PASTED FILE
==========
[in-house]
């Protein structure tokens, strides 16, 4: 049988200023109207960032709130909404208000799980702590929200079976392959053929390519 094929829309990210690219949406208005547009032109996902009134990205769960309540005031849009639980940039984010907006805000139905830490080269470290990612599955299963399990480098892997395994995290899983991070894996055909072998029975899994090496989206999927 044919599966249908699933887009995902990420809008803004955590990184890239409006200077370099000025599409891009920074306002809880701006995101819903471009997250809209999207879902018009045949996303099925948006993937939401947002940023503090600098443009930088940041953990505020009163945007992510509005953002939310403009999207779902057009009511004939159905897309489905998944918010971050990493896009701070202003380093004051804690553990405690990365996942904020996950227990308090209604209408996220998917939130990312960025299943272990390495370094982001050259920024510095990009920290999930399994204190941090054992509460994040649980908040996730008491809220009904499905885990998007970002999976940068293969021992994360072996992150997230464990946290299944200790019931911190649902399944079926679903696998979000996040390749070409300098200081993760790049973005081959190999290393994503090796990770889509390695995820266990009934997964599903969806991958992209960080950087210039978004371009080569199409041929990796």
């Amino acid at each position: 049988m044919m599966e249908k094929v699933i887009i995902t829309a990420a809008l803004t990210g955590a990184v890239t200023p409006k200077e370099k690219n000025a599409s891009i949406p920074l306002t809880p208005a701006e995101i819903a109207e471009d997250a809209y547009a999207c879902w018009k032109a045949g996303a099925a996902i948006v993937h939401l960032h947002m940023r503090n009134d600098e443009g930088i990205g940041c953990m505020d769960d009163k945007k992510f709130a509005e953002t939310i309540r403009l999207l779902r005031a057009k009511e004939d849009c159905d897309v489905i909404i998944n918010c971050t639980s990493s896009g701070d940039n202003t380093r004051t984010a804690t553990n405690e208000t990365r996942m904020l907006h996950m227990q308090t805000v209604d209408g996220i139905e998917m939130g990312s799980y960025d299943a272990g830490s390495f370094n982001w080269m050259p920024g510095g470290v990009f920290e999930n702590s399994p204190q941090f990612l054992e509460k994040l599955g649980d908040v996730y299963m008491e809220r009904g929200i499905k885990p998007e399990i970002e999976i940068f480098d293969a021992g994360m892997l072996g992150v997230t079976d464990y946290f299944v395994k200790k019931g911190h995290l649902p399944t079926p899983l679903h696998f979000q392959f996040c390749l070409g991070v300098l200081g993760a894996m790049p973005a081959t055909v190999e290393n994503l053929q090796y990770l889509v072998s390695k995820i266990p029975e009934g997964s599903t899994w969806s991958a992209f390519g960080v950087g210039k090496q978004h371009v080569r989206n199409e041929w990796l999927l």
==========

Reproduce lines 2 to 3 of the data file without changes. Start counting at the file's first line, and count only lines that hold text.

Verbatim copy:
């Protein structure tokens, strides 16, 4: 049988200023109207960032709130909404208000799980702590929200079976392959053929390519 094929829309990210690219949406208005547009032109996902009134990205769960309540005031849009639980940039984010907006805000139905830490080269470290990612599955299963399990480098892997395994995290899983991070894996055909072998029975899994090496989206999927 044919599966249908699933887009995902990420809008803004955590990184890239409006200077370099000025599409891009920074306002809880701006995101819903471009997250809209999207879902018009045949996303099925948006993937939401947002940023503090600098443009930088940041953990505020009163945007992510509005953002939310403009999207779902057009009511004939159905897309489905998944918010971050990493896009701070202003380093004051804690553990405690990365996942904020996950227990308090209604209408996220998917939130990312960025299943272990390495370094982001050259920024510095990009920290999930399994204190941090054992509460994040649980908040996730008491809220009904499905885990998007970002999976940068293969021992994360072996992150997230464990946290299944200790019931911190649902399944079926679903696998979000996040390749070409300098200081993760790049973005081959190999290393994503090796990770889509390695995820266990009934997964599903969806991958992209960080950087210039978004371009080569199409041929990796």
């Amino acid at each position: 049988m044919m599966e249908k094929v699933i887009i995902t829309a990420a809008l803004t990210g955590a990184v890239t200023p409006k200077e370099k690219n000025a599409s891009i949406p920074l306002t809880p208005a701006e995101i819903a109207e471009d997250a809209y547009a999207c879902w018009k032109a045949g996303a099925a996902i948006v993937h939401l960032h947002m940023r503090n009134d600098e443009g930088i990205g940041c953990m505020d769960d009163k945007k992510f709130a509005e953002t939310i309540r403009l999207l779902r005031a057009k009511e004939d849009c159905d897309v489905i909404i998944n918010c971050t639980s990493s896009g701070d940039n202003t380093r004051t984010a804690t553990n405690e208000t990365r996942m904020l907006h996950m227990q308090t805000v209604d209408g996220i139905e998917m939130g990312s799980y960025d299943a272990g830490s390495f370094n982001w080269m050259p920024g510095g470290v990009f920290e999930n702590s399994p204190q941090f990612l054992e509460k994040l599955g649980d908040v996730y299963m008491e809220r009904g929200i499905k885990p998007e399990i970002e999976i940068f480098d293969a021992g994360m892997l072996g992150v997230t079976d464990y946290f299944v395994k200790k019931g911190h995290l649902p399944t079926p899983l679903h696998f979000q392959f996040c390749l070409g991070v300098l200081g993760a894996m790049p973005a081959t055909v190999e290393n994503l053929q090796y990770l889509v072998s390695k995820i266990p029975e009934g997964s599903t899994w969806s991958a992209f390519g960080v950087g210039k090496q978004h371009v080569r989206n199409e041929w990796l999927l």